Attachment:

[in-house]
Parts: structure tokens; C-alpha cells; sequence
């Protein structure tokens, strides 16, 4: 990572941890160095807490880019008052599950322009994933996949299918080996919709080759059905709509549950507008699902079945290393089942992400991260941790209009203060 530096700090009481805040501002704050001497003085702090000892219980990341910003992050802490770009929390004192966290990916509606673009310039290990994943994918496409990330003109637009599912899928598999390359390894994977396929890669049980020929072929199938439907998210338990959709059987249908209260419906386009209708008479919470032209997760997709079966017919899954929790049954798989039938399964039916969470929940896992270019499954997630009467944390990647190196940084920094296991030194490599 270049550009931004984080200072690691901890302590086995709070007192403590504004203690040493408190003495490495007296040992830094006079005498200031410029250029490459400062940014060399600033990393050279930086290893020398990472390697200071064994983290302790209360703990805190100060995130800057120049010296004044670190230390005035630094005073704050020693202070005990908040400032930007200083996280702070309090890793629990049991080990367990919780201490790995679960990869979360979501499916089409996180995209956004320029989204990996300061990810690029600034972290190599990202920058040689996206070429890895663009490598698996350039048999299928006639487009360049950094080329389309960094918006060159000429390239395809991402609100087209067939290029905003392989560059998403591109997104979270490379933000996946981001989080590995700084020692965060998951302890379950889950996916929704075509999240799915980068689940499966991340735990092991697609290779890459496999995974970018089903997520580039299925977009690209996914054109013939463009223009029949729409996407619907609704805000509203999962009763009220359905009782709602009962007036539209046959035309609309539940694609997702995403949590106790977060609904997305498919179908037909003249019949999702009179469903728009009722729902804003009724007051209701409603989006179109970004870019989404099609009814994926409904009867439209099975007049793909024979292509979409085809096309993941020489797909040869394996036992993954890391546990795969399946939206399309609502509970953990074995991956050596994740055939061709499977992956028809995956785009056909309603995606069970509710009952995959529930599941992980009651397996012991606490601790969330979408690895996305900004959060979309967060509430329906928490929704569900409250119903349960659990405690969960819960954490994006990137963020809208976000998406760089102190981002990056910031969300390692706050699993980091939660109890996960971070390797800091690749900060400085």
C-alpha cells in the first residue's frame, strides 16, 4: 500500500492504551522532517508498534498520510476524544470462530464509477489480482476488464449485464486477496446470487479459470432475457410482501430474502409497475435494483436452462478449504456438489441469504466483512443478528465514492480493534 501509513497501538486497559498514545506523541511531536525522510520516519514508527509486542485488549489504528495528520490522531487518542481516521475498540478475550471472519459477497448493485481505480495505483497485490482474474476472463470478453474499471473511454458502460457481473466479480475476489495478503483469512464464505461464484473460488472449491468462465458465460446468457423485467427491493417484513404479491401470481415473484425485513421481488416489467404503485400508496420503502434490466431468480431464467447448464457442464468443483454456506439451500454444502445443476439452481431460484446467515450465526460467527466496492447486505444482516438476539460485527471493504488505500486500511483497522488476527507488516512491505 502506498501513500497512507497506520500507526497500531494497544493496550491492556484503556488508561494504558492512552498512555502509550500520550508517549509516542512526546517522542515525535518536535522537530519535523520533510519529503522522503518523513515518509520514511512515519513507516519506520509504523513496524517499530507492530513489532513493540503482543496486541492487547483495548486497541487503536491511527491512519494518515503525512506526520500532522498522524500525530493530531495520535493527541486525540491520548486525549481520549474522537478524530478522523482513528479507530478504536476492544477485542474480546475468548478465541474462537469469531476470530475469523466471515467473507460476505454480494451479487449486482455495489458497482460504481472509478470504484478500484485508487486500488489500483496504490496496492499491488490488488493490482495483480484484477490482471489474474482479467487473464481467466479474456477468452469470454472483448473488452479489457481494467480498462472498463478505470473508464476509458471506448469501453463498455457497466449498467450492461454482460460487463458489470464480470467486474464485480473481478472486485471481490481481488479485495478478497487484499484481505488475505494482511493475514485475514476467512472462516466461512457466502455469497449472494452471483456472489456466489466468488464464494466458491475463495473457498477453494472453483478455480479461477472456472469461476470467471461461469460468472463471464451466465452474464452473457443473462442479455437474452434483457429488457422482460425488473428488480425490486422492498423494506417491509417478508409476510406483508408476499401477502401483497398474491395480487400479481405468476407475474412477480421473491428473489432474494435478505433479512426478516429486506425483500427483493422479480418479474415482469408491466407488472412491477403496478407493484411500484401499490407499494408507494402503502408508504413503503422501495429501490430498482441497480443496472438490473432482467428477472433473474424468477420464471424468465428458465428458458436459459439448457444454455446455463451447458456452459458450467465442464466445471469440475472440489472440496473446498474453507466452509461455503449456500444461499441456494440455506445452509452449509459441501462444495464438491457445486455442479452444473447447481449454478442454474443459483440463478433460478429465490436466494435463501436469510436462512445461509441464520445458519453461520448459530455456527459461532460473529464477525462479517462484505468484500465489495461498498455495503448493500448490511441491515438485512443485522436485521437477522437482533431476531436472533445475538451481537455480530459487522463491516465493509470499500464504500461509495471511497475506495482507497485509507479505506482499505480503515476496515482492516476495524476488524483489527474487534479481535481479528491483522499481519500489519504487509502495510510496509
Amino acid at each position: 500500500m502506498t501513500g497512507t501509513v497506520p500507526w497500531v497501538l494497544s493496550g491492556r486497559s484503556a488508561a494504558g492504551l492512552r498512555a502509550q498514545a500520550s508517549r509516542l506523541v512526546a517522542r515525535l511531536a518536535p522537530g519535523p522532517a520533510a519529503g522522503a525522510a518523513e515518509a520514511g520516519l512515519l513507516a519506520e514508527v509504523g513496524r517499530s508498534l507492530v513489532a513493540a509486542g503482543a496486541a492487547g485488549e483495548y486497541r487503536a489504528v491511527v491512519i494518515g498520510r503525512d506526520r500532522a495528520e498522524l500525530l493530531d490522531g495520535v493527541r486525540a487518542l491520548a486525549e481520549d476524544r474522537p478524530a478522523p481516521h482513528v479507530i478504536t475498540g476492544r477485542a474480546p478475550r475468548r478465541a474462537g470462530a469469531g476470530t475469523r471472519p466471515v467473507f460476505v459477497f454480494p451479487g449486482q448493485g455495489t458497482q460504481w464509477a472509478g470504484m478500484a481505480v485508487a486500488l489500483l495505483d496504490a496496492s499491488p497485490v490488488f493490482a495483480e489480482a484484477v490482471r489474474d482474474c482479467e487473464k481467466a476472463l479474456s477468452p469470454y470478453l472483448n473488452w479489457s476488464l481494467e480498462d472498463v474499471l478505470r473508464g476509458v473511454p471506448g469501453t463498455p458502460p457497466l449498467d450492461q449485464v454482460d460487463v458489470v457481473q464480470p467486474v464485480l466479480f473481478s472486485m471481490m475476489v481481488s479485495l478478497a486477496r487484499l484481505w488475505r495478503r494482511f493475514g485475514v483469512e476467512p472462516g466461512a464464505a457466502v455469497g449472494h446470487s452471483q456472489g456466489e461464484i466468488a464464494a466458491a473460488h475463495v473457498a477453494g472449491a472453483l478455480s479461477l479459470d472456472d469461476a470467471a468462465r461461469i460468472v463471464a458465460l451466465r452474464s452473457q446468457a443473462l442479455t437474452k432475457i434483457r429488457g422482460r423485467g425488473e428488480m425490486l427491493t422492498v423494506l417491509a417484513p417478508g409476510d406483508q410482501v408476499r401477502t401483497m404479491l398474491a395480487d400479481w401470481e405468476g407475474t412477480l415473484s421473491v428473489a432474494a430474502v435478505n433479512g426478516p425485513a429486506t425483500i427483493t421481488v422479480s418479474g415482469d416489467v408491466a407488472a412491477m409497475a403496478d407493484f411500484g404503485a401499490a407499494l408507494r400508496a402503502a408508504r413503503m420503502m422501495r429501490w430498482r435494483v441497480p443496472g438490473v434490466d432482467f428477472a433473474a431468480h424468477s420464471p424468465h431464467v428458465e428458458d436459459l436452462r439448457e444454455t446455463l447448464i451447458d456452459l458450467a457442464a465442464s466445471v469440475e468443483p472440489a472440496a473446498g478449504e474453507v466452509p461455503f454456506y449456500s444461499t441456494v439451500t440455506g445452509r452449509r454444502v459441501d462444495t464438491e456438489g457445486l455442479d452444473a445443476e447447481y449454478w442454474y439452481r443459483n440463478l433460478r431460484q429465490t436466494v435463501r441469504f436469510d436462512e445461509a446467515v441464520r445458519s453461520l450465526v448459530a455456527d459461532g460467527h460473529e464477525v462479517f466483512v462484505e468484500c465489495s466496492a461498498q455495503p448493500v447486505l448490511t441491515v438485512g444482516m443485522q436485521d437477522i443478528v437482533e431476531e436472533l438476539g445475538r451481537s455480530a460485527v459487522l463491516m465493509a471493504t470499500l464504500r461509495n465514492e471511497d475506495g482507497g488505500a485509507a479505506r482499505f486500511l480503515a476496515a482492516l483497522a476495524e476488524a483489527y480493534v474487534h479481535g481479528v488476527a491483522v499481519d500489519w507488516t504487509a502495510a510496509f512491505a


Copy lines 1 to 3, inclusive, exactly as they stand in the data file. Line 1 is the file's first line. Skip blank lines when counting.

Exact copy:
[in-house]
Parts: structure tokens; C-alpha cells; sequence
């Protein structure tokens, strides 16, 4: 990572941890160095807490880019008052599950322009994933996949299918080996919709080759059905709509549950507008699902079945290393089942992400991260941790209009203060 530096700090009481805040501002704050001497003085702090000892219980990341910003992050802490770009929390004192966290990916509606673009310039290990994943994918496409990330003109637009599912899928598999390359390894994977396929890669049980020929072929199938439907998210338990959709059987249908209260419906386009209708008479919470032209997760997709079966017919899954929790049954798989039938399964039916969470929940896992270019499954997630009467944390990647190196940084920094296991030194490599 270049550009931004984080200072690691901890302590086995709070007192403590504004203690040493408190003495490495007296040992830094006079005498200031410029250029490459400062940014060399600033990393050279930086290893020398990472390697200071064994983290302790209360703990805190100060995130800057120049010296004044670190230390005035630094005073704050020693202070005990908040400032930007200083996280702070309090890793629990049991080990367990919780201490790995679960990869979360979501499916089409996180995209956004320029989204990996300061990810690029600034972290190599990202920058040689996206070429890895663009490598698996350039048999299928006639487009360049950094080329389309960094918006060159000429390239395809991402609100087209067939290029905003392989560059998403591109997104979270490379933000996946981001989080590995700084020692965060998951302890379950889950996916929704075509999240799915980068689940499966991340735990092991697609290779890459496999995974970018089903997520580039299925977009690209996914054109013939463009223009029949729409996407619907609704805000509203999962009763009220359905009782709602009962007036539209046959035309609309539940694609997702995403949590106790977060609904997305498919179908037909003249019949999702009179469903728009009722729902804003009724007051209701409603989006179109970004870019989404099609009814994926409904009867439209099975007049793909024979292509979409085809096309993941020489797909040869394996036992993954890391546990795969399946939206399309609502509970953990074995991956050596994740055939061709499977992956028809995956785009056909309603995606069970509710009952995959529930599941992980009651397996012991606490601790969330979408690895996305900004959060979309967060509430329906928490929704569900409250119903349960659990405690969960819960954490994006990137963020809208976000998406760089102190981002990056910031969300390692706050699993980091939660109890996960971070390797800091690749900060400085």